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Saturday, July 1, 2006

New Harvard Forest Publication: Moth Herbivory of Pitcher Plants

This paper summarizes the independent research project of 2004 Summer Research Program student Dan Atwater, in which he examined changes in the distribution of two noctuid moths that feed on pitcher plants at Tom Swamp. Large plants were preferentially attacked by larvae of Exyra fax but the pitcher-plant borer Papaipema appassionata was not so selective.

Saturday, July 1, 2006

New Harvard Forest Publication: Analytic Web Modeling

Ecologists are interested in synthesizing a diverse array of complex datasets to address novel ecological questions, but Winter Walkupactually synthesizing datasets to produce reliable and reproducible results is a challenging task.

Saturday, July 1, 2006

Ph.D. student Sydne Record receives Gilgut Fellowship

Sydne Record, a Ph.D. student in the Plant Biology program at the University of Massachusetts who is doing her dissertation research at the Harvard Forest with Senior Ecologist Aaron Ellison, has received the 2006-2007 Gilgut Fellowship from the Plant Biology program. This fellowship provides a full year of stipend support and release from teaching so that Sydne can focus full-time on her disseration research on understory plants, ants, and ecosystem dynamics. 

Saturday, July 1, 2006

Professor Emeritus Receives Centennial Medallion Award

Harvard Forest Professor Emeritus P. Barry Tomlinson received the Botany Society of America's Centennial Medallion Award. Professor Barry TomlinsonThe award honors those who have make significant contributions to the advancement of the botanical sciences as well as contributions to the Botanical Society of America. 

Thursday, June 1, 2006

Spring Leaf Out - 2006

Spring May 22

The photographs in the following presentation document the changes in forest trees at the margin of the pasture, adjacent to the headquarters of the Harvard Forest. These photographs were taken during spring of 2006 by John O'Keefe, and show the timing of the leaf out and leaf development this spring.

Thursday, June 1, 2006

New Harvard Forest Publication: Conservation & Harvesting In Massachusetts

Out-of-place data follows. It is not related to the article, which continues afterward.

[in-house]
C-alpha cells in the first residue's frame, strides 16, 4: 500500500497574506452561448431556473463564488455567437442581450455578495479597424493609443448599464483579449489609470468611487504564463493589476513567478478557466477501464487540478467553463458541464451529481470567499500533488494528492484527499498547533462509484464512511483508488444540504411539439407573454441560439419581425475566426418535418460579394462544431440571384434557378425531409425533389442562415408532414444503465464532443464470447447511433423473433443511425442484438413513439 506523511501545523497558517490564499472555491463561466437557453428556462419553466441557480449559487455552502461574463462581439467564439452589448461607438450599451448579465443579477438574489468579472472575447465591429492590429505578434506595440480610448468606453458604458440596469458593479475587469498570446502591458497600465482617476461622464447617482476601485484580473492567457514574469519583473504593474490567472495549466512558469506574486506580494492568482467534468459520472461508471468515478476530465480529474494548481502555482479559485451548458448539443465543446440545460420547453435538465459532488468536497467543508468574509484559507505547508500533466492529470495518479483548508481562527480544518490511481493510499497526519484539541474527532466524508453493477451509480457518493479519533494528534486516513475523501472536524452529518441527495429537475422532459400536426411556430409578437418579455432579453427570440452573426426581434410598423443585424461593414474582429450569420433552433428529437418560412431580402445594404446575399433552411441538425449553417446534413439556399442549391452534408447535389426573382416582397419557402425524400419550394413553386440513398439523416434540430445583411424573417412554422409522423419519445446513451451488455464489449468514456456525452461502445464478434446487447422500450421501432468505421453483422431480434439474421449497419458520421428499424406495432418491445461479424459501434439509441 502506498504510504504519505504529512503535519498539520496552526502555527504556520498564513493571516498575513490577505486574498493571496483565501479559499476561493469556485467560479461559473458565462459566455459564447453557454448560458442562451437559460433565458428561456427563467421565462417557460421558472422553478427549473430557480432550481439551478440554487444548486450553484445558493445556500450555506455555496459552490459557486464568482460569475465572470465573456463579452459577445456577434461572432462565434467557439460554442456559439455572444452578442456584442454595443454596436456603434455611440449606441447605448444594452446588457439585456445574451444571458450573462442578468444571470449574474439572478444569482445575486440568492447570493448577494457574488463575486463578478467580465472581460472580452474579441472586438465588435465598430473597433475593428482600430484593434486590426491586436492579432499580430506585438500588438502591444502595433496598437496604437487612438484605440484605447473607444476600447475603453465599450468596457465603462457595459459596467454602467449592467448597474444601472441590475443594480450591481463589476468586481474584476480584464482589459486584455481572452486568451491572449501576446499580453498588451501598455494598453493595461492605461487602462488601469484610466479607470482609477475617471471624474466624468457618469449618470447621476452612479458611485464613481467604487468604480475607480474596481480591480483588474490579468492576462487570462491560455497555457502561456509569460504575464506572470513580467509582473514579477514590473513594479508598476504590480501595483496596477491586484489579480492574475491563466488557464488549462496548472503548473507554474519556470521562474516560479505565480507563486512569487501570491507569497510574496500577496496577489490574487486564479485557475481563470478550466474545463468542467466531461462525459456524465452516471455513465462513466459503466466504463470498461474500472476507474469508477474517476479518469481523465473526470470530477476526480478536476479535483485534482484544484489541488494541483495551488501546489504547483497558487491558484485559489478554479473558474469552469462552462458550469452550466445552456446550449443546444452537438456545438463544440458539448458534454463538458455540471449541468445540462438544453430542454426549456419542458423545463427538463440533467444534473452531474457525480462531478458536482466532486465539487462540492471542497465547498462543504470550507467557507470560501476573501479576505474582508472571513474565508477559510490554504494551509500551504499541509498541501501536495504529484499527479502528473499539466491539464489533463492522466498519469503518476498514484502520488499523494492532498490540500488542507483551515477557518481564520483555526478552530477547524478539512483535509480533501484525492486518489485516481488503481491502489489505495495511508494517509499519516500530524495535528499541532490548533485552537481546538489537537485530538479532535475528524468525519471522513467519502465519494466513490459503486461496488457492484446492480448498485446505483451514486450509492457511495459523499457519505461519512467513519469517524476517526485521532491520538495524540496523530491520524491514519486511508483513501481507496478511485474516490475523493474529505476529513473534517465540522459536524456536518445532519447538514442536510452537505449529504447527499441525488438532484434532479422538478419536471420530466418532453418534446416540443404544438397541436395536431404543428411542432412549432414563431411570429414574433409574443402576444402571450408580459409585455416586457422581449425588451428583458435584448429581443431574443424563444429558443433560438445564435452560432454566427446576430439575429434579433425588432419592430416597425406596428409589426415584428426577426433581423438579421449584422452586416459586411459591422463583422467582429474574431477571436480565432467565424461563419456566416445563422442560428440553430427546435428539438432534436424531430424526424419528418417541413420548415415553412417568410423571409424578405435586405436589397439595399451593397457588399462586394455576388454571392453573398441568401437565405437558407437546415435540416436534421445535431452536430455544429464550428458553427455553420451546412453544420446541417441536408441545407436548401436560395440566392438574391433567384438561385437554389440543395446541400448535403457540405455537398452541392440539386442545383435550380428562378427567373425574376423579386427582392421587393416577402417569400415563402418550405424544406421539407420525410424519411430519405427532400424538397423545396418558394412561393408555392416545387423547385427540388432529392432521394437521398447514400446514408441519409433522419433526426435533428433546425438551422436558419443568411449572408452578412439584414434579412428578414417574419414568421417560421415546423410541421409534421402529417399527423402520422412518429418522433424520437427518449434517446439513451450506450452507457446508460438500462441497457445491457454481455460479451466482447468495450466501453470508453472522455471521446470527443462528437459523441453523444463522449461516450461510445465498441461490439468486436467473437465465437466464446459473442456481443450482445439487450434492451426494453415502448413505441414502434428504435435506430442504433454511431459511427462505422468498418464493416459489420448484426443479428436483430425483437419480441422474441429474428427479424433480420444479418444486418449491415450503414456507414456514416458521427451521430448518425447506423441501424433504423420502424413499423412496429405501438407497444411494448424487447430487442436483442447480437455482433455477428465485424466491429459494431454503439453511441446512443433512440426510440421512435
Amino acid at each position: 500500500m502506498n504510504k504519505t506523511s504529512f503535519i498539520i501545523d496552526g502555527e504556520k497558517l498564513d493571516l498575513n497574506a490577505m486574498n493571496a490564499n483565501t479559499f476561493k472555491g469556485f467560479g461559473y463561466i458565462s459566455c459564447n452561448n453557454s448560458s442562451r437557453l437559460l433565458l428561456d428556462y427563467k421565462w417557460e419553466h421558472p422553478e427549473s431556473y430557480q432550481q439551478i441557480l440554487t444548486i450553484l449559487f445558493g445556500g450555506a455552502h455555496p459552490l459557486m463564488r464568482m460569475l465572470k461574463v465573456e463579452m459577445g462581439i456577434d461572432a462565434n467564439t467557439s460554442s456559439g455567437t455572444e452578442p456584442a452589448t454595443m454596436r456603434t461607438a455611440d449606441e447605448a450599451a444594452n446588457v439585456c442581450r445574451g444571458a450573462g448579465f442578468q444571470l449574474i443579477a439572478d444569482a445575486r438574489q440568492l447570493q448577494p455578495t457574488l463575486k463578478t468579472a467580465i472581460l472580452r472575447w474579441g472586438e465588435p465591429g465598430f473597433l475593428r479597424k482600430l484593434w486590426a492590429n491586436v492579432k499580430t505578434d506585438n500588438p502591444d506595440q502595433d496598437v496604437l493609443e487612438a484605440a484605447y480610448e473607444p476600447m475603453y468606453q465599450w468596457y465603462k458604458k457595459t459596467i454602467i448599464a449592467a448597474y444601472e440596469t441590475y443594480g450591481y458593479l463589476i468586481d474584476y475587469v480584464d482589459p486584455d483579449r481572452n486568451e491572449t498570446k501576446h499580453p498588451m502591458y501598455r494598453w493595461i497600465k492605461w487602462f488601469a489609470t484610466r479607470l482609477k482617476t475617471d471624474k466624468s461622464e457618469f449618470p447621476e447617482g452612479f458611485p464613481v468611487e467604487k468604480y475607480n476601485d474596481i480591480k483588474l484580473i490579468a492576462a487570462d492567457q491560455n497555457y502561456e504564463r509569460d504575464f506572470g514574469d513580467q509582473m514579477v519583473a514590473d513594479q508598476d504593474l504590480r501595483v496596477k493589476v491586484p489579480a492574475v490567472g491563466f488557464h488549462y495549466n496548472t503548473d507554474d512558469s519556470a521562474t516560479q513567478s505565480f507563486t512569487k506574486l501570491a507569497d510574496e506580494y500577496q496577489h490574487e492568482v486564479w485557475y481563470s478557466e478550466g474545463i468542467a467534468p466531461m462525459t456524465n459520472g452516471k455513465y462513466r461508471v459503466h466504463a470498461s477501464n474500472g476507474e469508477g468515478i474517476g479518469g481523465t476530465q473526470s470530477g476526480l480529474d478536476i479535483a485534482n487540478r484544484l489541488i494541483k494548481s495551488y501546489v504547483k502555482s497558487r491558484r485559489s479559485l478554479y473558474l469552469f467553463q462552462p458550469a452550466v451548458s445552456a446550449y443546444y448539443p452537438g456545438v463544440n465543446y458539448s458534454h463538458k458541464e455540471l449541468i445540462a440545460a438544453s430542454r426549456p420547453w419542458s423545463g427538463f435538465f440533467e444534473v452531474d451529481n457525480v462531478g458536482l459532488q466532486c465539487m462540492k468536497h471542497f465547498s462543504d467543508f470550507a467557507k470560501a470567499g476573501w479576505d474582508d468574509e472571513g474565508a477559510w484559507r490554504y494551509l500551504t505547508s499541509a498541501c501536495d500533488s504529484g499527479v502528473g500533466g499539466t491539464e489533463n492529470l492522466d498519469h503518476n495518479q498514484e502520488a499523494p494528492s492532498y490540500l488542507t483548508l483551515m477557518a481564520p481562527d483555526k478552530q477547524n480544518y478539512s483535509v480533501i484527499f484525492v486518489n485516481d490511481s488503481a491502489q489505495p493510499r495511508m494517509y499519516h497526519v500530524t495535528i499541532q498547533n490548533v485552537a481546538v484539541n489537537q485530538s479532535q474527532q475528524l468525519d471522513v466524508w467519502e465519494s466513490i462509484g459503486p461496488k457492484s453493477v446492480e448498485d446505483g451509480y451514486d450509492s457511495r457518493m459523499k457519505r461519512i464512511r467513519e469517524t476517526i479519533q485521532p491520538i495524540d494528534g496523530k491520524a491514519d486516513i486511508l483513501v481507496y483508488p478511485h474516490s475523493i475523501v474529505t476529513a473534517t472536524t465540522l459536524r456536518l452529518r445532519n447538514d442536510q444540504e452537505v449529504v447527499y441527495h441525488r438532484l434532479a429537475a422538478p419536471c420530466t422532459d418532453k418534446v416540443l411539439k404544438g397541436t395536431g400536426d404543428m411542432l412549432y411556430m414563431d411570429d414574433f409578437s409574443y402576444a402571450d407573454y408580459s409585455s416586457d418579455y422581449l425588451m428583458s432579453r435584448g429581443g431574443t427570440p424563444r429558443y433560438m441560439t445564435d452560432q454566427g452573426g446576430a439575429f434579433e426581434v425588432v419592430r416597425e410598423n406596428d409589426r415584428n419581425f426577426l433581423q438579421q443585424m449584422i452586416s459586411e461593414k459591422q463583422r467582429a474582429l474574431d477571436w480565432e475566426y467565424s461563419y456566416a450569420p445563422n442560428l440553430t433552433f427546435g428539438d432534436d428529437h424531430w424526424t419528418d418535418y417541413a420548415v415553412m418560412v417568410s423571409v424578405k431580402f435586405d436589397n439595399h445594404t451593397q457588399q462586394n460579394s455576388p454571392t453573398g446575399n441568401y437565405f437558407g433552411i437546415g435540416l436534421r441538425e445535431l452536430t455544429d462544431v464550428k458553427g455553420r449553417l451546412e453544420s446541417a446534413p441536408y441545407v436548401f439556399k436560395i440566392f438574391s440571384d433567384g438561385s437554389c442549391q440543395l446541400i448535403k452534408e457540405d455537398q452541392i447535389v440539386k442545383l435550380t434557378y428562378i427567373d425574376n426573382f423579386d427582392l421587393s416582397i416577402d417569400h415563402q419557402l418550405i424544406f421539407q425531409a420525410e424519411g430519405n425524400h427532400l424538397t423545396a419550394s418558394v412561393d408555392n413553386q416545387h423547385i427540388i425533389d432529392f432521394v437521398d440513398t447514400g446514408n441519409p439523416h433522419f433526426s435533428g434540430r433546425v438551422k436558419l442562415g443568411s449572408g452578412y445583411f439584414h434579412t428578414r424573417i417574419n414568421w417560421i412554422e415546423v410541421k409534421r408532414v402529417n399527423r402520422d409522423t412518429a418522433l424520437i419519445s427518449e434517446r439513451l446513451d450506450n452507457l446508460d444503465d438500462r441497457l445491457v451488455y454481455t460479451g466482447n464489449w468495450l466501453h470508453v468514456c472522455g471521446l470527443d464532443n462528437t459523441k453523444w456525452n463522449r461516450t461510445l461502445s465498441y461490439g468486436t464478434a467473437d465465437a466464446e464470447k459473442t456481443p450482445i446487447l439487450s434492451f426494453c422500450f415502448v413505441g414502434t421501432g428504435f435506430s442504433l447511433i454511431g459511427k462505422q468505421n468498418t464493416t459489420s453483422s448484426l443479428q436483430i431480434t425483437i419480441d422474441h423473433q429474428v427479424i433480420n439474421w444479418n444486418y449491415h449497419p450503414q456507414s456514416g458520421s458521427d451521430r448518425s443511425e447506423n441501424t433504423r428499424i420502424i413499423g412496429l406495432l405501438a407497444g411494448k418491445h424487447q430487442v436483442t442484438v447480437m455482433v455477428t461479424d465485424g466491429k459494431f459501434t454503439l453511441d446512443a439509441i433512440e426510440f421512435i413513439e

Forest harvesting is an important, ongoing disturbance that affects the composition, structure, and ecological function of the majority of the world's forests. However, few studies have examined the interaction between land-use conversion and harvesting. Harvard Forest researchers utilized a unique, spatially explicit database of all cutting events and land-cover conversions for Massachusetts over the past 20 years to characterize the interactions between land-use conversion and harvesting, and their relationship to physical, social, and economic factors.

Thursday, June 1, 2006

Undergraduate Research Experience Program Kicks Off

2006 REU Interns

22 summer students have arrived as part of the Harvard Forest summer research program in ecology. Students come from all over the United States to participate in on-going research projects including atmospheric pollution, global warming, hurricanes, treefalls, and insect outbreaks. Researchers come from many disciplines and institutions. Specific projects center on population and community ecology, paleoecology, land-use history, wildlife biology, biochemistry, soil science, ecophysiology, and atmosphere-biosphere exchanges. 

Monday, May 1, 2006

2006-2007 - Charles Bullard Fellowship Recipients

The Charles Bullard fellowship program is to support advanced research and study by individuals who show promise of making an important contribution, either as scholars or administrators, to forestry and forest-related subjects from biology to earth sciences, economics, politics, administration or law. See the complete listing of Bullard Scholars from 1962 - the present. 

Monday, May 1, 2006

Invasive Plants in the News

HF research on invasive plants demonstrates critical evidence that a noxious alien weed causes ecological damage in the Garlic mustard invasionNortheast

Monday, May 1, 2006

New Harvard Forest Publication: Identifying Types of Private Forest Ownership

Ecosystem-scale approaches to management in the eastern United States depend on the attitudes and behaviors of thousands of non-industrial private families and individuals whose ownership dominates landscapes. In Massachusetts, for example, it is estimated that the average ownership is 23 acres. Most ecosystem processes greatly exceed this very small average management unit. While there has been prior work on individual owner attitudes, there is little documented research exploring attitudes of owners towards cooperation at scales broader than their own properties.

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